Chris Knipp Writing: Movies, Politics, Art

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PostPosted: Fri Mar 16, 2012 1:46 pm 
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Hulk leaves home

This character study by Danish first-timer Mads Mathiessen (not be to confused with international Danish leading man and villain Mads Mikkelsen of Casino Royale and Susanne Bier's After the Wedding) focuses on an unusual protagonist, Dennis (Kim Kold), a hulking 38-year-old body builder who has never had a girlfriend and is stuck in a highly unhealthy relationship with his tiny, domineering mother Ingrid (Elsebeth Steentoft), with whom he lives in a suburb of Copenhagen. Using ultra-simple methods and documentary-like settings Matthiessen gets us and Dennis out of this dilemma, through a series of cringe-worthy sequences. Non-actors predominate here, except for Steentoft, a veteran actress. Matthissen has expanded a short (entitled Dennis) into this film -- without adding quite enough for a feature. The cringe-worthiness is what makes the film hold the attention, temporarily, anyway, becaue in the moment things feel painfully real -- often like excerpts from some strange TV dating show. Linking details and subtleties, however, have been omitted and this somewhat plodding tale doesn't ultimately hold up to scrutiny.

Kim Kold is a real international body builder. No actor, no matter how dedicated, could build up those muscles and put on those tattoos for a role. His deep, gruff voice toots out like the horn of a train engine. He has no fancy lines to deliver. Dennis is shy and inarticulate. This Kold can handle, and his imposing physical presence helps us to accept him as a character. He is what he is. At the film's outset Dennis is on a date from Hell with a local girl that's a miserable failure -- which his mother nonetheless strongly objects to when she hears of it. The unhealthy intimacy is indicated by how mother and grown son use the bathroom together. When Dennis attends a celebration for an uncle who has found a bride on a trip to Thailand, he gets the same idea. But he has to hide his trip to Pattaya from his devouring mother by telling her he's going to a competition in Germany. She still throws a tantrum.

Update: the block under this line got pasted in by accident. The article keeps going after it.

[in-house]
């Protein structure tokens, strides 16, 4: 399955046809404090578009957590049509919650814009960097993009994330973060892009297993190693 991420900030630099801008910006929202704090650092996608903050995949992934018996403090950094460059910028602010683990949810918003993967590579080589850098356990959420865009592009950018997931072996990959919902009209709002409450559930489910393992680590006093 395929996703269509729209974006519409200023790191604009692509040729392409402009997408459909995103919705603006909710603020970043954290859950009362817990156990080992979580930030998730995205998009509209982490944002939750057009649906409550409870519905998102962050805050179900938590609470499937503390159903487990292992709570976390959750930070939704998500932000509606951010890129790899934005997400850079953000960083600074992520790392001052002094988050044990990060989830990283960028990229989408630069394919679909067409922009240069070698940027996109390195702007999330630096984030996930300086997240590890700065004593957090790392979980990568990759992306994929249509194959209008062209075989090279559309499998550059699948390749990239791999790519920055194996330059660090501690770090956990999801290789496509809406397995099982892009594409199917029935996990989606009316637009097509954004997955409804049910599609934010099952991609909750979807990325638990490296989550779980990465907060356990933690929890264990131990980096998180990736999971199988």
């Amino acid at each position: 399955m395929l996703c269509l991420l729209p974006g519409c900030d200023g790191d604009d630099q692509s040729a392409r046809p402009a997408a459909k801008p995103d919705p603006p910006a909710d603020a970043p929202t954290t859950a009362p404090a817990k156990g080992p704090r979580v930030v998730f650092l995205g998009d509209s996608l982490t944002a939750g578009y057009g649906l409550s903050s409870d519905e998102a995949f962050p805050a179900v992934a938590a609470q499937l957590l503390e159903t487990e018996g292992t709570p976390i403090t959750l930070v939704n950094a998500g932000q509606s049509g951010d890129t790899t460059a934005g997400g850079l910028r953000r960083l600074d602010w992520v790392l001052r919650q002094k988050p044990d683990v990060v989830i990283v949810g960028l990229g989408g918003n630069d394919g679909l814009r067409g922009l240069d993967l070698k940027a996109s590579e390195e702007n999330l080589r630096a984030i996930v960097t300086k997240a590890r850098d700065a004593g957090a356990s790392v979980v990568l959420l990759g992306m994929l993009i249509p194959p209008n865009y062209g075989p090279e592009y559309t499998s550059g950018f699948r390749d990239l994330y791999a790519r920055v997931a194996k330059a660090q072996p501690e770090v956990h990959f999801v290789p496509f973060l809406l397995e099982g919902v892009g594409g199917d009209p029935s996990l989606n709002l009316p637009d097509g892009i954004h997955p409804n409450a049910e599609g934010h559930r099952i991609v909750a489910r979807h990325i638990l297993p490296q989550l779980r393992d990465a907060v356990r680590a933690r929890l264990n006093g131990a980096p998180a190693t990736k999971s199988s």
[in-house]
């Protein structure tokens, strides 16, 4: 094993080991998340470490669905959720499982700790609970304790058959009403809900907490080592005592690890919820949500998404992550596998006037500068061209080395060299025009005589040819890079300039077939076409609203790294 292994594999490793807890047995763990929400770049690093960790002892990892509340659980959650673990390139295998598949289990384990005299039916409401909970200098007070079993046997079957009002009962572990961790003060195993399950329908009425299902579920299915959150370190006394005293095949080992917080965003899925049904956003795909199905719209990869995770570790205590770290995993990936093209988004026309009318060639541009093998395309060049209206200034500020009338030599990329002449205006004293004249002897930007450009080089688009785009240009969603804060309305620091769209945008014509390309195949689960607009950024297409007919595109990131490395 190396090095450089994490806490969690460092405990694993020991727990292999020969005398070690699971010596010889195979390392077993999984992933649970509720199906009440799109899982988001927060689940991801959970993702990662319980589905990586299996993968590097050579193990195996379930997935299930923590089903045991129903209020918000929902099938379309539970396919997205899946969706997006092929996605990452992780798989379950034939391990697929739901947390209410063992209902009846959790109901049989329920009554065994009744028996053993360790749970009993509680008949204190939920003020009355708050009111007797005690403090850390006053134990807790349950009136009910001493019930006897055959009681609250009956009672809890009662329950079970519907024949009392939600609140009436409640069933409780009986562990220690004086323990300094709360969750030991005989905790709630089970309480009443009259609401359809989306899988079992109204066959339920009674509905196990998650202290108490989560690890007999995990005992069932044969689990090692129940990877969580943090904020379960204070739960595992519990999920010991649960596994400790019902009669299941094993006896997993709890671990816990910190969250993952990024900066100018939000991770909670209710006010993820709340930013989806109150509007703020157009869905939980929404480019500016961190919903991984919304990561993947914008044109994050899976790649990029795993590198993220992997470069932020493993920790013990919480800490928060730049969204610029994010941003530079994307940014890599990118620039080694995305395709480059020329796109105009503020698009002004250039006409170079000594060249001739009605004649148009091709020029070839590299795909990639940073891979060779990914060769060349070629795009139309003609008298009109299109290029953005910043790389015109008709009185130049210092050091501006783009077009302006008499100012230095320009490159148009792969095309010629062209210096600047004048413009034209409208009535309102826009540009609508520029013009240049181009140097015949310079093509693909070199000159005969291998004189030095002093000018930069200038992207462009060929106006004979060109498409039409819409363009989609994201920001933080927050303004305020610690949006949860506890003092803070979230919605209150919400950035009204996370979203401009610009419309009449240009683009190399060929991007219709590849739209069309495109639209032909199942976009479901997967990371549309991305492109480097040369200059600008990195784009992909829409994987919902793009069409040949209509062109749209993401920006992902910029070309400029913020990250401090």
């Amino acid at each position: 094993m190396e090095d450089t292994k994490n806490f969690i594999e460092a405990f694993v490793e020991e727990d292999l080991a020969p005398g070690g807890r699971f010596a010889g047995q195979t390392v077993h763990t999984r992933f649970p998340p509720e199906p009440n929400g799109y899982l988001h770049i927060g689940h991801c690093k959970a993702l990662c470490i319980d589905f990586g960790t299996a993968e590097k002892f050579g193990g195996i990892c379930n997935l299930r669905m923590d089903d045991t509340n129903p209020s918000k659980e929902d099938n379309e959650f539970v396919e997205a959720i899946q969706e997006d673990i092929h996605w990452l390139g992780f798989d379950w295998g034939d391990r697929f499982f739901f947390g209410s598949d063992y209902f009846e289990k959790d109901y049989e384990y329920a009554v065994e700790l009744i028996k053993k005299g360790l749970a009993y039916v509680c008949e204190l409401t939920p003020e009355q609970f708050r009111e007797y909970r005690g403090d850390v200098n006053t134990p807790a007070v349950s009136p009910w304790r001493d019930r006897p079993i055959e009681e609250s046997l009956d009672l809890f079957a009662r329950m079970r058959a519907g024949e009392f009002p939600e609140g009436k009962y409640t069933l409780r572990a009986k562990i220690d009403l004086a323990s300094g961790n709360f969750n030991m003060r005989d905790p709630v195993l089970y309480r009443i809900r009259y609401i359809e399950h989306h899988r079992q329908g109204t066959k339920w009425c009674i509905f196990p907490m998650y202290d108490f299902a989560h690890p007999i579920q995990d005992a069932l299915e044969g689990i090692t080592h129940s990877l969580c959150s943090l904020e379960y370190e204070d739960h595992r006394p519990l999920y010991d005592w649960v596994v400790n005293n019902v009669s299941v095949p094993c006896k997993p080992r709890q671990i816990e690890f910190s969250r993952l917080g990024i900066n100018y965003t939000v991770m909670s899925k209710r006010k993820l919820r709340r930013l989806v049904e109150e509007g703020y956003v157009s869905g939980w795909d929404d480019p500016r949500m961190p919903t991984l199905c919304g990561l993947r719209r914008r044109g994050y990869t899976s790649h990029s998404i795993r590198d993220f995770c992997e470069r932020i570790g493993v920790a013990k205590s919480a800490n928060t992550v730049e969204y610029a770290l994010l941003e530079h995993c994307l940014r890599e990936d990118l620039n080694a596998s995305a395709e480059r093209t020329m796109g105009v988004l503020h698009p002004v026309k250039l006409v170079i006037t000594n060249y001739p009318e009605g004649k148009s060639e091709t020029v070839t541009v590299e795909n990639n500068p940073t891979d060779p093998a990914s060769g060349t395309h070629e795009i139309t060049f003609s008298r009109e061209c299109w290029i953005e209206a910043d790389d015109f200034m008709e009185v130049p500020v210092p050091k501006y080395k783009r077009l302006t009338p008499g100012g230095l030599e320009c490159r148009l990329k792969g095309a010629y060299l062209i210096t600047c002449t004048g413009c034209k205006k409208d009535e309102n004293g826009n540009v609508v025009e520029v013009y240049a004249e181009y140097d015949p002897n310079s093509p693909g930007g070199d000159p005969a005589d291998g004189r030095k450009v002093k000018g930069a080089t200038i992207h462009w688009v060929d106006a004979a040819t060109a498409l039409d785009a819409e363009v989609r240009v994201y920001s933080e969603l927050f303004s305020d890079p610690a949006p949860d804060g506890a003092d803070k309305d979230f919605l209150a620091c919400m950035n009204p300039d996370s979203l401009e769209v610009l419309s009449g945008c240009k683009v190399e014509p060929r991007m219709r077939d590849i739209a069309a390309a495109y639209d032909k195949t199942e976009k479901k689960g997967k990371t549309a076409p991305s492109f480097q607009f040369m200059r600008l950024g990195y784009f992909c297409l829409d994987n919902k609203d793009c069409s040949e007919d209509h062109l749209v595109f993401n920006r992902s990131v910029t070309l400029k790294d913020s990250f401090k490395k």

In Pattaya everyone assumes Dennis is a sex tourist, which makes for several embarrassing evenings with women for hire, arranged through a local bar owner, Scott (David Winters), who claims to have introduced his uncle to his wife. Dennis' non-performance in these setups, and his rapport with co-trainers in the body building gym, plus Thailand's gay sex trade, make you wonder if Dennis is of another persuasion, but this possibility isn't raised. All these scenes involve non-actors who provide a tacky realism. Then when Dennis goes to a local body building gym and meets Toi (Lamaiporn Hougaard), the widowed proprietress, and she takes him around town, mutual romantic feelings develop. This situation is awkward too, but Toi nonetheless winds up coming to Copenhagen to live with Dennis some time after his return home. How he is going to manage his mother's furious reaction when she sees through his deceptions is something viewers will have to wait and see.

Matthiesen manipulates us and his characters through his sequences somewhat awkwardly, but a sympathy for Dennis is inevitable. He is too simple and needy not to feel for. His mother is surreal. Details are left dangling by Matthiesen and his co-writer Martin Zandvliet, however. Dennis' financial situation and Toi's prompt move to another country when she owns a business are unexplained. How Dennis and his mother work things out also lacks credibility. For that matter Dennis is not a wholly believable character. Could he really have lived all this time with his mother and not be as twisted as she is? Writer-director Matthiesen grabs our attention, but doesn't justify holding onto it.

Teddy Bear (93 min.), whose Danish title is 10 Timer til Paridis or "10 Hours to Paradise," is in Danish and English. It debuted in January at Sundance and in Denmark. It is slated for showing at several other festivals, including the MoMA-Film Society of Lincoln Center joint series, New Directors/New Films, in connection with which it was screened for this review. Public showings at ND/NF are scheduled as follows:

Thursday, March 29th | 6 PM | MoMA
Saturday, March 31st | 8:45 PM | FSLC

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